“ROCK THE BOAT” (WRITER: WALLY HOLMES)
ARTIST: THE HUES CORPORATION
RELEASED 1973 ON 7” 45 AND ON FREEDOM FOR THE STALLION LP
Most of you have probably heard this record. It’s a classic of its era, indelible to those who enjoyed it at the time and still incendiary more than 40 years later. It also has one of the greatest videos ever.
Nearly as important, though, is that “Rock the Boat” was an early warning shot across the bow of popular culture: The new way is here.
The Hues Corporation was an African American vocal trio from Los Angeles. St. Clair Lee, Fleming Williams, and H. Ann Kelley paid their dues in SoCal clubs for several years before signing with RCA. The first Hues Corporation album, 1973’s Freedom for the Stallion, was cut with some of the finest studio musicians around, including Larry Carlton, Wilton Felder, Louie Shelton, Al Casey, and Hal Blaine.
The title track, a lovely slow jam written by Allen Toussaint, was a modest hit the next year, reaching #63 on the Billboard charts. “Freedom” had most of its radio action in smaller and mid-sized markets, never breaking through in the biggest cities.
“Rock the Boat,” written by the group’s manager, Wally Holmes, was also on the album. It has some great melodic moments and nice turns of phrase, but its lyrical pattern makes it tough to sing. Holmes’ use of sailing as a love metaphor was creative, though, and the old phrase “don’t rock the boat” made perfect sense.
The singing and arrangement elevate “Rock the Boat” to greatness. Fleming Williams’ lead vocal is graceful and tuneful, the group harmony coming out of the chorus is simply sublime, and arranger Tom Sellers’ Caribbean beat, which undergirds the song, made it sound unlike anything else at the time; it wasn’t soul, it wasn’t pop, it wasn’t rock, it wasn’t Latin, but it had elements of all them. It was essentially a precursor to Latin disco, but looser, funkier, more lyrical. The ecstatic fadeout remains exhilarating.
Nobody had considered releasing “Rock the Boat” as a 45 until, according to Fred Bronson in The Billboard Book of Number One Hits, RCA staff producer David Kershenbaum caught the Hues Corporation in a Sunset Strip club and was floored by how much the audience loved it when the group performed the song.
(Kershenbaum went on to become an enormously successful producer and executive at A&M, so this says something for his ears.)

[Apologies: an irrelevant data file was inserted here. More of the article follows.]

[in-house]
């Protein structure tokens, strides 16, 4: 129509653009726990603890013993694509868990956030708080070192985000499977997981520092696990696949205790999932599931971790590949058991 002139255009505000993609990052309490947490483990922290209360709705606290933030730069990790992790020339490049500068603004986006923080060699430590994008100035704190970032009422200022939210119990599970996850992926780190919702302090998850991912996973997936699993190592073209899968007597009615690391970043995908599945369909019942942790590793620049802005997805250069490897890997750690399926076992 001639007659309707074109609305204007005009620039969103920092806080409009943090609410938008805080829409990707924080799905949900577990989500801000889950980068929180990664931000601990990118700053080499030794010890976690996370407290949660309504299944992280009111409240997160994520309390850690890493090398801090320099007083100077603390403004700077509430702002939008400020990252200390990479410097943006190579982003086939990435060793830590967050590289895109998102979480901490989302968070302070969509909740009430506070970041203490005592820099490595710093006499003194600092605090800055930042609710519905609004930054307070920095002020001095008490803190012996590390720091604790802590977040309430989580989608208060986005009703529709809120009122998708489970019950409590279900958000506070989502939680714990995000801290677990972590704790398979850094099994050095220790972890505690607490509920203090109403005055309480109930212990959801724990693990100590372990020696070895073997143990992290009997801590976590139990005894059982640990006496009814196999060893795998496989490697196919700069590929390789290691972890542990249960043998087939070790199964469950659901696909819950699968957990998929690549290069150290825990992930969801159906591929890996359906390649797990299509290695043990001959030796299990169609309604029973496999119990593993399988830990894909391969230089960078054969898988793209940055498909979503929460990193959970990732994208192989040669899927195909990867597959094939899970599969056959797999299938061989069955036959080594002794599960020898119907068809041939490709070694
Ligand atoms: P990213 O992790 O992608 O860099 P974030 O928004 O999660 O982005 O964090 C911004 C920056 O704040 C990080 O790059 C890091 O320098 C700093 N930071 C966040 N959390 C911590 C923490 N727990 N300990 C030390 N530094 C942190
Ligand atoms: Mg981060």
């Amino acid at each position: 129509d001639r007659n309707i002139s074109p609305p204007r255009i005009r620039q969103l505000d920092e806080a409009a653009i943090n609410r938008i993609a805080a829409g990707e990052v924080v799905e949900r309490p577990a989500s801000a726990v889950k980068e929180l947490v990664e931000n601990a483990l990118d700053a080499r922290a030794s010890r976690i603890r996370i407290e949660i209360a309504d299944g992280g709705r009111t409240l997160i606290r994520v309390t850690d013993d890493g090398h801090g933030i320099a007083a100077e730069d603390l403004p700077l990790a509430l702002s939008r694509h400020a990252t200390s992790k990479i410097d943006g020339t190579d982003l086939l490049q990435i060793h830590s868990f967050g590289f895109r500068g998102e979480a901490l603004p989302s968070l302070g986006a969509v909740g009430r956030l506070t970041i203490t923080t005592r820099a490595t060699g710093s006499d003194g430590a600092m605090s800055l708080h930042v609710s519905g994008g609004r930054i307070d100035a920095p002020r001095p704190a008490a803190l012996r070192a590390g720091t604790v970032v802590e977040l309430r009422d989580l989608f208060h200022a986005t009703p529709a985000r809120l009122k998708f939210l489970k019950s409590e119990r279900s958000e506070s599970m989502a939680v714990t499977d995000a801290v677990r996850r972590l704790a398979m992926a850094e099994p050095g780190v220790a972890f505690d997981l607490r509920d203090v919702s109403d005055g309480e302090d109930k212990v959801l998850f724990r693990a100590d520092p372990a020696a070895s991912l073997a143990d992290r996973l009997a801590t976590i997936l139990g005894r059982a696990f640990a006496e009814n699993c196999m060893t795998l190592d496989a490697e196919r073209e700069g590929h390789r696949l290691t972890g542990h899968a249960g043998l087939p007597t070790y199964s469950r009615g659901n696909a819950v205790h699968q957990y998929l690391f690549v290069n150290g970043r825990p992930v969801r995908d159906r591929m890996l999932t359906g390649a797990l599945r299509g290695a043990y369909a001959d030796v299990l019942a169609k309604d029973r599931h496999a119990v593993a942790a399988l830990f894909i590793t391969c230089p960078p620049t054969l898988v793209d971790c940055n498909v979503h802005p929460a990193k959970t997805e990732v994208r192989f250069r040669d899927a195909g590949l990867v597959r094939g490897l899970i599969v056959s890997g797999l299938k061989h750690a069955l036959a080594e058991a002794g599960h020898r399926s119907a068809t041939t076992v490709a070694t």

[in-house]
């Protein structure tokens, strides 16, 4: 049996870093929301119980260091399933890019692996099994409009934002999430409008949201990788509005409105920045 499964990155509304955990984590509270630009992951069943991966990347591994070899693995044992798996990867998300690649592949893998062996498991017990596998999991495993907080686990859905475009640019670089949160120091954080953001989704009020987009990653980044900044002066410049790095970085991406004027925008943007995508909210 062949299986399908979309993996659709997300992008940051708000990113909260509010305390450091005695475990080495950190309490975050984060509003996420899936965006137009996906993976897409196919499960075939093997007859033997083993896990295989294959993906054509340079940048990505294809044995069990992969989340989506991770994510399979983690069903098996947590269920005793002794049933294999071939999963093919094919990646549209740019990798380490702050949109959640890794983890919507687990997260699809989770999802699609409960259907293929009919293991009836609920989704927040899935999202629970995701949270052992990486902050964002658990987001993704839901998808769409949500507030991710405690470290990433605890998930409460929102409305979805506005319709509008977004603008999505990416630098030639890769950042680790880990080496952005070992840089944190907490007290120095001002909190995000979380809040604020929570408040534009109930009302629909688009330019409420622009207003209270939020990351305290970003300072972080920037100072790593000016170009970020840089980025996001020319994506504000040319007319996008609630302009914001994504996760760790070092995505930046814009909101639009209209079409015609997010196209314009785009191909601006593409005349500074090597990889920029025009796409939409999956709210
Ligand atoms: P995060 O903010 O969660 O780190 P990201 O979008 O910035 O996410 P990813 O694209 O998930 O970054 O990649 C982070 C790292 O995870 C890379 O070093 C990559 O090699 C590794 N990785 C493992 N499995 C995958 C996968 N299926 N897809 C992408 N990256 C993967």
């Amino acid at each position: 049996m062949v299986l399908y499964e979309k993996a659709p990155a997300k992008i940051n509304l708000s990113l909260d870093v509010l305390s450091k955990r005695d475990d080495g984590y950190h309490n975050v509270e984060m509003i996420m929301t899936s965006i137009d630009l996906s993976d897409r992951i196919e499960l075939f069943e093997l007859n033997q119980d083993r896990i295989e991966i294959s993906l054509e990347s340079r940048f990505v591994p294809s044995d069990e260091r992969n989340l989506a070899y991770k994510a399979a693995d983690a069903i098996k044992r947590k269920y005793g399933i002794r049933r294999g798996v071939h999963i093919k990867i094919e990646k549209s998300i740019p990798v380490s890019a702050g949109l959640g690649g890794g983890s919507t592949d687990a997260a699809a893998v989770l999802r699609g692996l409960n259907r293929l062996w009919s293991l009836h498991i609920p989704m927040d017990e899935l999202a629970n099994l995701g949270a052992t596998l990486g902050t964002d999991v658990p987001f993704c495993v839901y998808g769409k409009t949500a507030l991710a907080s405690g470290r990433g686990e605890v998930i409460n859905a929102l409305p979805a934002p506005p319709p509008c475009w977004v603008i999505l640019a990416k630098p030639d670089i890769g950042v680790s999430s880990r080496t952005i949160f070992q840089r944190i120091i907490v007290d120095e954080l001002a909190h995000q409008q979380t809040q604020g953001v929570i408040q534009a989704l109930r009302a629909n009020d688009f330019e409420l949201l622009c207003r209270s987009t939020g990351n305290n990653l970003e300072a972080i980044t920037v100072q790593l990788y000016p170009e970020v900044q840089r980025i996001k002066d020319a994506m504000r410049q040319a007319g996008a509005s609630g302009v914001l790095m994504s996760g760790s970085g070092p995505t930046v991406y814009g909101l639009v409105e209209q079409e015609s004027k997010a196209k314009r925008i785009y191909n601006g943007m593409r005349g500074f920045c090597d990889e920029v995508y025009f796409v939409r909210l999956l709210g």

The single was issued in February 1974 with little fanfare. Billboard magazine didn’t even review it. But once it was out, “Rock the Boat” was literally an instant smash. Not on the charts, or on the radio, but rather in the underground dance clubs and house parties of New York and Philadelphia. As a result of this exposure, the record leapt on to the Record World “looking ahead” chart, which tracked singles rating 100–150, by March.
This was the latest key indicator of a hot new trend: records breaking out first in dance clubs rather than the radio. “Rock Your Baby” by George McCrae, another great record from around the same time, had first gotten attention in Florida clubs and parties; the record was made and issued by TK, a small company in Miami. And less than a year earlier, a minimal, rhythmically innovative West Indian record by Manu Dibango called “Soul Makossa” was “discovered” and given its first exposure in New York. It hit in the clubs then moved to radio.
A key point to note is that the underground dance scenes of the biggest cities (Miami, New York, Philly, Chicago, Detroit) served audiences usually omitted from the larger culture. Most fanatical dance cultures—disco, house, New Romantic, techno—have always been largely populated by the LGBTQ community, people of color, and their white/straight allies. That’s not something that the music magazines would or could publish back then, but it was and remains true.
In New York, David Mancuso’s “Love Saves the Day” underground dance parties, at a warehouse called The Loft, started in 1970. These bacchanalian events are regarded as ground zero of modern dance culture. DJs mixed all sorts of music in a funky, psychedelic flow for dancers who wanted a special experience that went all hours and didn’t necessarily involve drinking alcohol or waiting for celebrities to show up. You couldn’t get that kind of thing in a bar.
“Rock the Boat” had played its way through the dance clubs by May, but now the “outside world” was beginning to listen. It leapt into the top ten on several New York stations and had caught on in Boston and Los Angeles. Soon, record buyers in Cleveland, Chicago, Washington, D.C., Atlanta and Detroit stepped up, and by the end of the month RCA had a completely unexpected hit. The company hadn’t promoted “Rock the Boat,” yet the song found its audience anyway.
On May 25, “Rock the Boat” hit the Billboard Hot 100 and RCA began to push the record hard, buying ads in the trade papers and lobbying with more radio stations to add it to their playlists. Soon it was a national smash, and by July 4 it had been certified gold, selling a million copies. By the next week, it had reached #1 in on all three charts—Billboard, Record World, and Cashbox.
Not only is “Rock the Boat” a great example of a left-field, pioneering musical sound, it’s also evidence that music, and the way it was heard, was changing. DJs in clubs could now give records exposure the way that DJs on the radio could, and the music business noticed. Soon would come 12-inch singles, promotion aimed mostly at club DJs, and a larger market for dance music.